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ET. PARO HERALD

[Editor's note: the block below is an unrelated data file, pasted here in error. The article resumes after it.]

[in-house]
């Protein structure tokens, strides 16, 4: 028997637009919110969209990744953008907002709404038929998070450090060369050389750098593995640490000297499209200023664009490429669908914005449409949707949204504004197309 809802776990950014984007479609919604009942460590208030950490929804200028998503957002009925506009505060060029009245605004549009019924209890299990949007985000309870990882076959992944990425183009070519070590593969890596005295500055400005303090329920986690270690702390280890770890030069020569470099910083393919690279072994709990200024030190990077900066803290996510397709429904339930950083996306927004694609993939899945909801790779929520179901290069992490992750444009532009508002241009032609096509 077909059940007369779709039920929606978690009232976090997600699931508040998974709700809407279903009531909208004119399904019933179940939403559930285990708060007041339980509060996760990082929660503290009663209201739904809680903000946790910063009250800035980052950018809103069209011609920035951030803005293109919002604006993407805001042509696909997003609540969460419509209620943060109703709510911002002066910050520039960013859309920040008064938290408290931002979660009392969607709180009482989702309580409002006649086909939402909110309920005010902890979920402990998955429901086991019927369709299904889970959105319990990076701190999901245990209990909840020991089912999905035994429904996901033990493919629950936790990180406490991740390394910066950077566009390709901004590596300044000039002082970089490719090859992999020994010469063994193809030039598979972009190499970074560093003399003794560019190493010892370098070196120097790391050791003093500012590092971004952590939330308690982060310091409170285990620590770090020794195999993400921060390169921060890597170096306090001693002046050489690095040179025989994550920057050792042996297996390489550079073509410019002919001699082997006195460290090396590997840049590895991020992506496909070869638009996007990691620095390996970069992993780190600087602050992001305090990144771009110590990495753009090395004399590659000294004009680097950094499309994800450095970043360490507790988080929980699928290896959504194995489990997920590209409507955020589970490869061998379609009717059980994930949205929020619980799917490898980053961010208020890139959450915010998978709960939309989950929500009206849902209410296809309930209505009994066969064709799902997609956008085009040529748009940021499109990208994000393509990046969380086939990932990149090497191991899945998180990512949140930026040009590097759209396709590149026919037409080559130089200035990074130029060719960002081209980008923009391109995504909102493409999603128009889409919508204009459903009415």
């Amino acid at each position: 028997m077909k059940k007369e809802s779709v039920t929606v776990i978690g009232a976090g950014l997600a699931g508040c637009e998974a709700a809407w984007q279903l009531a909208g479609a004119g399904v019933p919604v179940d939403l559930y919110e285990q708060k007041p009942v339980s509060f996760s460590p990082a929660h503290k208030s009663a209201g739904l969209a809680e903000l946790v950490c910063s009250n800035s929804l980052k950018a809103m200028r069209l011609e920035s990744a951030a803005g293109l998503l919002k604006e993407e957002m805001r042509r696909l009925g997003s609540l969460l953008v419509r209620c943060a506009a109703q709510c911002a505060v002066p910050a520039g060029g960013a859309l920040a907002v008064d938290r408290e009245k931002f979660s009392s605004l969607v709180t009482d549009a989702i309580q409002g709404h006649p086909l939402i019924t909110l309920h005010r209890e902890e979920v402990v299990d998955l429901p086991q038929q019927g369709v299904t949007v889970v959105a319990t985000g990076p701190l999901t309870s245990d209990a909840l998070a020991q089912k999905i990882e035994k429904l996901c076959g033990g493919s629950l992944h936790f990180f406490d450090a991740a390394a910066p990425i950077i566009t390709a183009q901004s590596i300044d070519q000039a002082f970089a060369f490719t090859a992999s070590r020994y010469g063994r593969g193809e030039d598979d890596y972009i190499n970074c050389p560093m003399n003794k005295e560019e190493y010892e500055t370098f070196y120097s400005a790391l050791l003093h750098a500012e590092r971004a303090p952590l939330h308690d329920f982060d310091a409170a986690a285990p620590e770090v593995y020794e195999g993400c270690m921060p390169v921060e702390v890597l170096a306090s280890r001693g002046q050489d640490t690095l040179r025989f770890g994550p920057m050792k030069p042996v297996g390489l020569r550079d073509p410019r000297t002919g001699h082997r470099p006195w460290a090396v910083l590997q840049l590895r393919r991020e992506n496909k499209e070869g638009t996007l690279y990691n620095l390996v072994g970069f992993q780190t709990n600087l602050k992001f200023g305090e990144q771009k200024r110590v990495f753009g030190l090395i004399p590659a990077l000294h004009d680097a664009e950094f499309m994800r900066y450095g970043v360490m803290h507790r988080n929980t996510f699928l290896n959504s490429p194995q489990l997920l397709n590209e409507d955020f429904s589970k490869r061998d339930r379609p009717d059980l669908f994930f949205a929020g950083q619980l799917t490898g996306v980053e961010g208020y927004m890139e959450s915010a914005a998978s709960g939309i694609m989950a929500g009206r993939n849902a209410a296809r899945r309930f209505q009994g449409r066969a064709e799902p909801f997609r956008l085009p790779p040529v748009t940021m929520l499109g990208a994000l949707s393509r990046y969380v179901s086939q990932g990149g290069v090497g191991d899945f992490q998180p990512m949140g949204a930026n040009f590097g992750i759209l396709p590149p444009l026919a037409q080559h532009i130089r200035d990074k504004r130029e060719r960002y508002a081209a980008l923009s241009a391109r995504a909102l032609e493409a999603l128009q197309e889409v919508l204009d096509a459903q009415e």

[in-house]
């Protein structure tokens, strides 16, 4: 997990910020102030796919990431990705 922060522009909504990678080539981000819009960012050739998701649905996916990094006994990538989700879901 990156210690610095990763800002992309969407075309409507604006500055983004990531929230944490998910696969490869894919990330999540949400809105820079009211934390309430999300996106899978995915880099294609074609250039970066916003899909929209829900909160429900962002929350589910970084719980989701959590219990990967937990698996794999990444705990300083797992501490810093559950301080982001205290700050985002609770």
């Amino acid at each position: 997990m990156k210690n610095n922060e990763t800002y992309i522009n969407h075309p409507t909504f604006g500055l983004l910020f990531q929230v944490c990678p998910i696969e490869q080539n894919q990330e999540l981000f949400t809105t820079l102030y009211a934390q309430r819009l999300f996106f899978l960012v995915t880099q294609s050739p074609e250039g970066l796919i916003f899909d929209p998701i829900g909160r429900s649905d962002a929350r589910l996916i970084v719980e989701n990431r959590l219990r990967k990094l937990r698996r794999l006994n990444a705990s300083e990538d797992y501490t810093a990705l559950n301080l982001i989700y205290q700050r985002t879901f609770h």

Thursday, March 10, 1910. Pictures As Port fayed by Masters of the Camera Good photography is an art within itself, and a careful study of good photographs should give as much pleasure as a similar study of the product of the painter's brush. The advance in photography in the past few years has been phenomenal, and it is with the purpose of illustrating this in all its phases, and further instructing the public generally in the work of the camera, that Mr. Feldman has col lected this exhibit from among his friends of the art world. The characteristics, individualities and ec centricities are as marked in the work of good photographers as in that of painters. Mr. Feld man takes pride in offering El Pasoans this unusual opportunity to see the work of masters of the camera shown side by side. Exlribition hours ten to five daily, March 10th to 25th. Exhibition Hours, 10 A. M. to 5 P. M. Daily NO ADMISSION FEE FRED J. FELDMAN 308 San Antonio Street FINANCIAL. First National United States Capital and Surplus, $600,000.00 . I ! ! OFFICERS AND DIRECTORS: W. W. TURKEY, Chairman. 1 JOSHUA RAYKOLDS, President. James O. McNiary, Vice-President. Walter M. Butler, Asst. Cashier Jno. M- B&yaold, Vk-President. Francis B. Gallagher, Asst. Cashier EDGAR W. KAYSEB, Cashier. Assets " - WE SOLICIT YOTTE BANKING BUSINESS C. R. MOREHEAD, President. GEO. D. FLORY, COhier. JOSEPH MAGOFFIN, V. Pre. C. N. BASSETT, Vice Pres. L. J. GILCHRIST, Asst. Cash. State National Bank ESTABLISHED APRIL, 1831. CAPITAL, SURPLUS AND PROFITS, $175,000. A Legitimate BanMng Business Transacted in; All Its Branches. HIGHEST PRICES PAIDPOR MEXICAN MONEY. Rio Grande Valley Bank & Trust Co. W. W Turney, Prest W. E. Arnold, Cashier. S- T Turner, Vice Prest. F. M. Mnrchison, Asst, Cash. W. Codey, V. P. & Mgr. H. E. Christie, Secy. CAPITAL, SURPLUS AND PEOFITS $150,000 GENERAL BANKING BUSINESS TRANSACTED SAVINGS DEPARTMENT OPEN SATURDAY EVENINGS .ESPECIAL ATTENTION TO OUT OF TOWN ACCOUNTS CITY NATIONAL BANK EL PASO TEXAS UNITED STATES DEPOSITARY Capital, $150,000.00. Surplus and Profits, $25,000.00 OFFICERS AND DIRECTORS: U. S. Stewart Frank Powers H. J. Simmons A. G. Andreas E. Kohlberg B. Blumenthal J. F. WilHams J. H. May YOUR BANKING BUSINESS IS RESPECTFULLY INVITED aster ts "Wiiat is more appropriate than a dainty water-color neatly framed in narrow gilt, or a hand iUumined Easter motto ? When you think of gifts, think of the Feldman Shop. Fred J. FeMmae, 308 San Tabor's AietaS Weather Strips for Doors and Window keep out the gand, dirt and wind. Use Herald Want Ads. FINANCIAL. Bank Depository UfWMVWrfWWW WV.VVWWVM i kVk Antonio Oraig, Q'Donnell & Co., Sen!. Agis, Phone Bell 43. Chamber of Commerce Bldg. Use Herald Want Ads. Edgar Beecher Bronson Has Killed Game in the Same Territory Traversed by Mr. Roosevelt in the Dark Continent. Sufficiently timely to be known as the book of the hour, an El Pasoan will, on March 26, publish the story of his experiences in big- game shooting In the wilds of Africa at a time when the subject is of vital human interest because of the experiences of mat hunt er hero, Theodore Roosevelt. Instead of the native name, "Bwana Tumbo," appearing on the title page of the new wild game book, "In Closed Territory," a name as well known to El Paso business men as ihe other hunt er's is to the world of politics, will or nament the fly leaf of the volume. It is Edgar Beecher Bronson. ranchman, banker, author, who might be called "Bwana Bronson," after the style of nomenclature used by the natives of the closed territory. Former El Vaso Banker. The El Pasoan's book will appear from the press of A. C. McClurg & Co., of Chicago, on March 26, and already he is receiving a number of compli mentary advance notices from scien tists and sportsmen In the United States and England. The author was formerly president of the EI Paso Na tibnal bank, and was one of the best known financiers of the southwest, while he was engaged in the banking business in El Paso. He was also a New Mexico ranchman, having- owned a large cattle ranch in the Panhandle. One of his first published books was "Reminiscences of a Ranchman." He la now located in Xew York, where he has been doing extensive literary work for the magazines and other current literature. Preceded Roosevelt Party. Preceding the Roosevelt hunting par ty by 10 months, Bronson spent four months' treking over the same unchart ed territory as the former president did on the hunting trip which recently ended and which attracted worldwide attention. The ship upon which Mr. Bronson sailed for New York passed '"The Admiral." upon which Roosevelt tfnd his party of faunal naturalists were being carried to the happy hunting grounds of south and east Africa While In east Africa the southwest ern ranchman and banker was enter tained at the Juja ranch made famous as the place where Col. Roosevelt was a guest on the first leg of his hunting expedition, and drove the famous white mules afterwards used by Roosevelt. He was the guest of William North rup McMillan, who also acted as host "to the former strenuous president, and the new bcok. 4Sln Closed Territory," bears on tlis dedication page the fol lowing significant statement: "To the stanchest friend and stead iest shot, "William Xorthrup McMillan, this book Is affectionately dedicated by the author." Beautiful Illustrations. Following a preface by the author is an Introduction by TV. T. Hornaday, of Xew York. The book, which contains 2S4 pages, is profusely illustrated in sepia half tones made from photo graphs which the author made while tramping through the bush of tile Afri can wilderness. A number of these illustrations are masterpieces, and the collection of pelts made in Africa dur ing the 10 months hunt are artistical ly arranged in one of the pictures, and are said to be the finest collection of wild -same trophies yet exhibited in this country, and second only to the remarkable collection prepared by Col. Roosevelt and his party for the Smith sonian institute. Bronson's bag contained all the spe cies of big game to be found in Africa, except the bongo, his rhino kill being one of the record kills of the year; an elephant wai also slain by the El Paso an, which was 11 feet four inches In height and 27 feet eight inches from the tip of the trunk to the tip of the tail. The de-tails of these kills are graphicallv described by the big game hunter m his book, and at times his descriptions of the experiences he had i ecreiiy i Any Taily May Do It at Home Costs Xothsns: o Try. Every Woman in the "World 2Iny Save Some Drunkard. Send for Free Trial Package of Golden iicmi-uj , louay. y At last, arunit no more, no more: A treatment that Is tasteless and odorless, safe, absolutely so; heartily endorsed by temperance workers; can be given secretly by any lady in tea. coffee or (-food; effective In its silent work; the craving lor liquor relieved in thousands of cases without the drinkers' know ledge, and against his will. Will vou try such a remedy If you can prove its effect, free to you? Then send the cou pon below for a free trial package, to day. FREE TRIAL COUPON. Write your name and address on blank lines below and mail coupon today for free trial package of Gold en Remedy. Dr. J W. Haines Co., 5007 Glenn Bldg., Cincinnati, O. I am certainly willing to use the free trial package of your Golden Remedy which you say can be given secretly and easily at home. It must be Indeed a "Golden Remedy.'' Send it to me quickly. Name . .... Address '. Orookerds in the wilds or the Aincan uwu j.i.c thrilling. He ves one of the few Americans who were admitted to the closed terri tory nefore the coming of Roosevelt, and his experiences we're those of the pioner-r in hunting big game. Permis sion was granted him to hunt In the British domains of east Africa by .the B'-Itish protectorate, and to be in the closed country without a pass is a pen al offence. However, passes are issued to Americans upon application, as the big t;r)re is classed as vermin by the natives, according to the author's de scriptions. Stalking Bip: Game. Stalking big game in the dense for ests where daylight hardly penetrated even at noon time, treking across the plait's, which he says were hotter than Death valley, setting the scampering horde of monkeys off Into a chatter by the breaking of a twig, the experiences of the El Paso hunter were as varied as they were thrilling. Xor were these trips without the element of personal danger, which gives the big game hunting its keenest zest. When the silence was so deep that it was necessary to hold his breath to listen, there was not va moment that he might not come face to face with some old jungle warrior who could hold as much lead in 'his system as a man could carry in a tub, ready to fight for possession of the path by right of conquest, the hunting trips into the African wilds were not as tame as a Sunday school picnic in a dry district Different Kinds of Shooting. In some places, the author says, game was so scarce that it required exhaust ing, nerve racking experienpes to get v'thin shooting distance of big game, v,hilc in other localities game was so r.lntiful that one might light a cig aret and go out and bowl over a big "wildebeeste" bull before the cigaret was smoked. Sometimes he was In the midst of thousands of animals of every kind -elephants, rhinos, zebras, buffalo, deer, hyena all huddled together like Kipling's Jungle folks before the rain came. Fc-asting on ragout of giraffe tongue, zebra steak, buffalo tail soup and elephant chops, the hunter says it will be hard to accustom himself to the meat of the barnyard and range. Frequently Mr. Bronson refers to his experiences In the west, and in one chapter he describes the work of break ing a bronco to a saddle as compara tive sport when considered with Afri can hunting. So plentiful is the big game in this socalled closed territory, Bronson says, that the S. P. C. -. would go out of business In that field if they depended upon the-native residents for encouragement, as "vermin" is the word they apply to all of the big game of the territory. So plentiful Is it that at ;tlmes on the Uganda railway, the author says, the trains are blocked by running into swarms of the wild ani mals, many of which are run down. On page 207 of the book Is a graphic description of an experience on this line, when a man eatrng lion jumped through a car window, dragged away a man and devoured him. An Interesting Publication. The El Paso author's book, the ad vance proof of which has been received here, is a genuine contribution to the current literature of the present day. He has a sense "of humor which re lieves the tenseness of the strain which is caused by his thrilling experiences. His descriptions of the great forests and jungles open a new field of word painting and alluring. Instructive de tail. His descriptions of the African rub ber forest, the people and their quaint dress and manner, and a typical lion hunt In the jungle country, are among his finest descriptive chapters. It is in describing the thrilling incidents in the jungle that he excels even the splen did descriptions of nature and people. Friends of Mr. Bronson in El Paso are awaiting the publication of "In Closed Territory," as his experiences In Africa have been as closely followed as have those of the other great game hunter, Bwana Roosevelt. PLACERS WORKED AT OEQGEANDE Texas-Jarilla Has Mill in Operation Ore Snipped to El Paso. Orogrande. X. M.. March 10. The placer mill on the ground of the old Tcxai-Jariila Mining company, which was recently taken over by Fort Worth men has been atariel. This mill has been thoroughly overhauled and remodeled and is now in much better condition than when first built. The First Xational company Is now completing arrangements- whereby Hessrs. Hartshorn, Richards & Co., will put in -several placer machines of good capacity on their ground here. A car of silver-lead ore was sent to the El Paso smelter yesterday from the property of F. Luna. This ore was taken from an open cut and is practically sur face ore. If the ore will stand shipment the work will be continued indefinitely. Under the "management of C. K. Hart ley, the work at the Monte Carlo is be ing steadily pushed ahead. The whim has jut been moved from the Monte Carlo claim to the Rabbit, where work is now in progress on a shaft which has already reached the SO foot point and- is showing a nice vein of ore. ARIZONA MAX TO REOPEX " CALIFORNIA MINE Tombstone. Ariz.. Mareb 10. Evan Davis, who for a number of years was employed in the mines in this city, but who for the pan year has been employed at Silver Bel!, has gone to Ogilby, Riverside county. Cal., near the Colorado river in the vicinity of Ynraa. where he will Have charge of the re opening of the Gold Rock property for eastern people. It is the Intention of the new company to thoroughly overhaul the plant and put a large force of men at work within the next few weeks. Z, INSPECTS ARIZONA MINES. Bryan KiHIkelly Morse, mining en gineer of Xew York, is at the Sheldon having returned from a professional trip in Arizona.. Mr. Morse and Dr. W. B. Phillips were In the Cobalt district Canada, last summer, on geological work. TEACHERS WRITE EXAMINATION"; CONSTABLE API'tI"TED. Tombstone. Ariz., March 10. Five applicants have applied to superintend ent of schools Stover. to take the regu lar quarterly teachers' examination. Thev were Misses Zada Cook, of Will cox; Lela M. Henderson. Webb; Anna M. Cowan and sister Katie, both of Willcox; Helen Rodgers. Canille. With the exception of Miss Cook none of the applicants took the examination for a first 'grade certificate. Fletcher Merill has been appointed as constable of the Cochise ""precinct vice George Kiser, resigned. Dr. W. B. Phillips Savs There Are Three Classes of Minerals There. Dr. W. B. Phillips, of Austin, Texas, director of the bureau of economic ge ology of the university of Texas, has returned from a trip to the iJunynopa nvning district, in the western tart of the state of Chihuahua. His special mis sion was an investigatoin of the Caro lina and other mining1 properties in the vicinity of Hasend.ta creek, a tributary of the Rio Aros, as the headwaters of the Yaqji river are locally called. He also exanTned the Cinco de Mayo, Tres Air-egos and Utah properties. Three Classes of Minerals. "The mines of Guaynopa," says Dr. Phillips, "contain three classes of min erals: First, silver-lead; second, gold bearing quartz; third, gold bearing copper All -the copper ores at the sur face inthat camp, where they havs been oxidized, show free gold, some times running several ounces per ton. In fact, one particular feature of that district Is that It shows gold In all sur face ores. I made continuous pannlngs for trree days, and never failed to get co..rs of gold. "Geologically, there are Immense de posits of limestones, through whion dykes of porphyry and basalt have in truded. The limestones have been largely eroded. "The ore deposits occur In the neigh borhood of the porphyry Intrusions. The canyons have cut the formation in places to great depth, for instance, as deep as 2S00 feet. These have exposed the outcroppings of the veins, and the exploration work has mostly been done in the ennyons. There is a great deal of disintegrated lime, or "wash," cov ering the slopes of the mountain, cover ing the rock, but where the workings are the formation appears to be por phyrite. Plenty- of Water. "A feature of especial note is the plentiful water supply in these moun tains, suitable for water power. For in stance, in the Hasendita creek there is a fall of 700 feet. The Aros river, which flows within three miles of the heart of the district, offers great sites for power plants, and there will be no difficulty to generate and transport abundant electrical powers for all min ing operations. It is certainly a very promising mining country. The Quitmans. "Of course, I am principally interest ed In advancing the mining Interests of west Texas, and purpose establishing a summer camp in the Quitman moun tains, which, together with the Diablo mountains, I consider one of the richest mineral fields in the United States." Col. Jack Fleming Says 3few Mexico Mines Have Large Ontpnts. Col. Jack Fleming, for many years mayor of Silver City, X". M., Is at the Zieg-er. He was one oX the most con spicuous mining men attending the miners' convention a few years ago in this city. He says there Is a steady flow of bullion into Silver City from the Mo gollon mountains. .Continuing, he said: "Mr. .Craig's "Last Chance and the So corro Mines company shipped $12,000 worth of bullion, representing three days output. The veins of that moun tain range outcrop boldly and are very wide. The "Last Chance' is turning- out 100 tons a day, and the Socorro from 100 to 150 tons. The ores average $20 a ton, onethird of the values being gold and twothirds silver. The ;elns are immense fissures between quartzite and porphyry. The cost of mining and milling the ores Is $6 a ton. Burro Monntaln. "The Burro Mountain Copper com pany has 3,000,000 of 4 percent copper ore blocked out. The Chemung Copper company, a Pittsburg company, which has been developing for tnree years, has an equal showing, and the Savanna Conppr company has 15,000,000 tons blocked out. The railroad grading is confined to the vicinity of the Burros, prepaartory to rushing it through when the hug'e concentrating plants are com .pleted. "The silver mines of Chloride flat, which produced $4,000,000 years ago, are affording a good living for Chlo riders. Shiiiments used to be made running $5000 a ton, and even $700 a sack. The old gold placers are still worked by the Mexicans. "I am here with a car of ore from the Burros, running 40 percent cop per." BACK FROM GUAXOPA. Dr. TV. B. Phillips, of Austin. Texas, returned last evening from a trip to the Guanopa mining district in western Chihuahua, and returns to his home to night. constipation permanently by proper personal co-operation with the bene ficial effects of Syrup of Figs and Elixir of Senna, when required. The forming of regular habits is most im portant and vrhile endeavoring to form them the assistance of Syrup of Figs and Elixir of Senna is most val uable, as it is the only laxative which acts without disturbing the natural functions and without debilitating and it is the one laxative which leaves the internal organs in a naturally heaithy condition, thereby really aiding one in that way. To get its beneficial effects buy the genuine manufactured by the California Fig Syrup Co. only, and for sale by all leading druggists. Syrup of Figs and Elixir of Senna is never classed by the well-informed with medicines which make extravagant and unfounded claims to cure habitual constipation without personal co-op-oration. TO sue GIT? y ALaSpirite 11 Corsets f Where there is one NATURAL perfect figure, there are a thousand that are MADE beautiful through correct corseting. J You can have the same perfect figure the whole secret lies in the KIND of corset the beautifully formed women buy and wear. It is a CB a la Spirite the corset depended upon by all the great modistes of the country. It is considered a "fashion secret. Simple enough. Yet there are to-day thou sands of good figures that are hidden behind ill-fitting corsets whiek-could be made beauti ful if corseted the same as the woman of fashion and at no greater expense. CB a la Spirite ent models and in all sizes and all prices there is one made to give YOU the correct fashion able figure ask the saleslady. Try on a CIB Corset and Learn Your True Figure 8WL li Wilb 3BBgBSB AND FEESH FIELD, G-AEDEN AND FLOWEE SEEDS CALL ON OR WRITE TO TIRD AND CHIHUAHUA STREETS DEALERS ES SAY, GRAIN, FLOUE AND FEED fe P CHICHESTER -S PILLS XrftdlesX AAi. joar iHTiffMjt re. Pill la Bed aad Gold metallic boxes, scaled with Blue Ribbon. Tako bo other. Bar of roar titant ncANS prr.T a VrsSi wirt known a Beit. Safest. A1wy-t..ilv cm n dv rvDiinr.icrs nTDvu.tjrm ouLuui imuuuuaJi-n.junncxa B A M D R i Produce thick, luxuriant lialr vrlien nil other reincdlea fall. We amaraatr DmtderlnC. All DruprRlst, 25c, 50c aad CI, ur Kcud thin A vrlth 10c (atampia or ellver lor a lnrc fro Rmple. KKOWLTOX DAXDSU1NK CO, CMcnzw, Xlliaelx. ea Trsittir Eqa &, t fj W-33 II31SXI S Oil 17 - ff " f Corsets come in 40 differ Surprise You IB SEETON & SON. Sm-j7111, Bags and Suit Cases I M made, repaired and exchanged 2 Opposite postoffice, acres zrFJaza. Tel 1054: Auto IQ-Sfi. ! PLENTY Of IT DRI EL PASO PURE MiLK There Is more food value lu one quart Of El 73n:o Pure Milk fhnn tTii-a lo f one pound of the choicest porterhouse steak. El Paso Pure Milk is pure milk. j.l comes iiuui msycvieu, cuntemea cows, and is treated by the most scientific methods. Delivered to you in sterilized air-tijjht bottles. El Paso Dairy Co., Phones: Bell 3-10; Auti 1150. Office 313 S. Cresou.